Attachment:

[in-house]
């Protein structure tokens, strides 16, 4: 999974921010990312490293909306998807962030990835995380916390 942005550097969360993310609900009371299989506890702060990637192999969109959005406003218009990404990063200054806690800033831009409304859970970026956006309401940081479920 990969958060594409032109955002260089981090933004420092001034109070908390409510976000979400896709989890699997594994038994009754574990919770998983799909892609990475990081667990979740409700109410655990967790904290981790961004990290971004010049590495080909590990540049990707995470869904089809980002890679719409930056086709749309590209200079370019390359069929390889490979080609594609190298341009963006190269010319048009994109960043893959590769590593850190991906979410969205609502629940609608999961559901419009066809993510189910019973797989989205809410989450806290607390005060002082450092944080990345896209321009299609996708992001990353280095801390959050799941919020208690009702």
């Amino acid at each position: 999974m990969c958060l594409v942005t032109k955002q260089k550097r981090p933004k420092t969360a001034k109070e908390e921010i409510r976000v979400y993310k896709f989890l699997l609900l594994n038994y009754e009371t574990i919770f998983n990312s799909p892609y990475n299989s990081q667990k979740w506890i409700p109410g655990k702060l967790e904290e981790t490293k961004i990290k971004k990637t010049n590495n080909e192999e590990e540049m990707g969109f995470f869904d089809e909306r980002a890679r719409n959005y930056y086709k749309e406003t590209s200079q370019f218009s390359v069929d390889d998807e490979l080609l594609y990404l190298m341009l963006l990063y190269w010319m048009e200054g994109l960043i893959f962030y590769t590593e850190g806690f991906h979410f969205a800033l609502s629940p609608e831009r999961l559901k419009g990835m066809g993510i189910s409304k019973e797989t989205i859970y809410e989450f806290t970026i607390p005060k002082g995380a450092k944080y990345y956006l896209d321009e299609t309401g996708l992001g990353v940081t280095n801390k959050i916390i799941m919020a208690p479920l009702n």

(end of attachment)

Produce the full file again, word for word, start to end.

[in-house]
């Protein structure tokens, strides 16, 4: 999974921010990312490293909306998807962030990835995380916390 942005550097969360993310609900009371299989506890702060990637192999969109959005406003218009990404990063200054806690800033831009409304859970970026956006309401940081479920 990969958060594409032109955002260089981090933004420092001034109070908390409510976000979400896709989890699997594994038994009754574990919770998983799909892609990475990081667990979740409700109410655990967790904290981790961004990290971004010049590495080909590990540049990707995470869904089809980002890679719409930056086709749309590209200079370019390359069929390889490979080609594609190298341009963006190269010319048009994109960043893959590769590593850190991906979410969205609502629940609608999961559901419009066809993510189910019973797989989205809410989450806290607390005060002082450092944080990345896209321009299609996708992001990353280095801390959050799941919020208690009702």
């Amino acid at each position: 999974m990969c958060l594409v942005t032109k955002q260089k550097r981090p933004k420092t969360a001034k109070e908390e921010i409510r976000v979400y993310k896709f989890l699997l609900l594994n038994y009754e009371t574990i919770f998983n990312s799909p892609y990475n299989s990081q667990k979740w506890i409700p109410g655990k702060l967790e904290e981790t490293k961004i990290k971004k990637t010049n590495n080909e192999e590990e540049m990707g969109f995470f869904d089809e909306r980002a890679r719409n959005y930056y086709k749309e406003t590209s200079q370019f218009s390359v069929d390889d998807e490979l080609l594609y990404l190298m341009l963006l990063y190269w010319m048009e200054g994109l960043i893959f962030y590769t590593e850190g806690f991906h979410f969205a800033l609502s629940p609608e831009r999961l559901k419009g990835m066809g993510i189910s409304k019973e797989t989205i859970y809410e989450f806290t970026i607390p005060k002082g995380a450092k944080y990345y956006l896209d321009e299609t309401g996708l992001g990353v940081t280095n801390k959050i916390i799941m919020a208690p479920l009702n």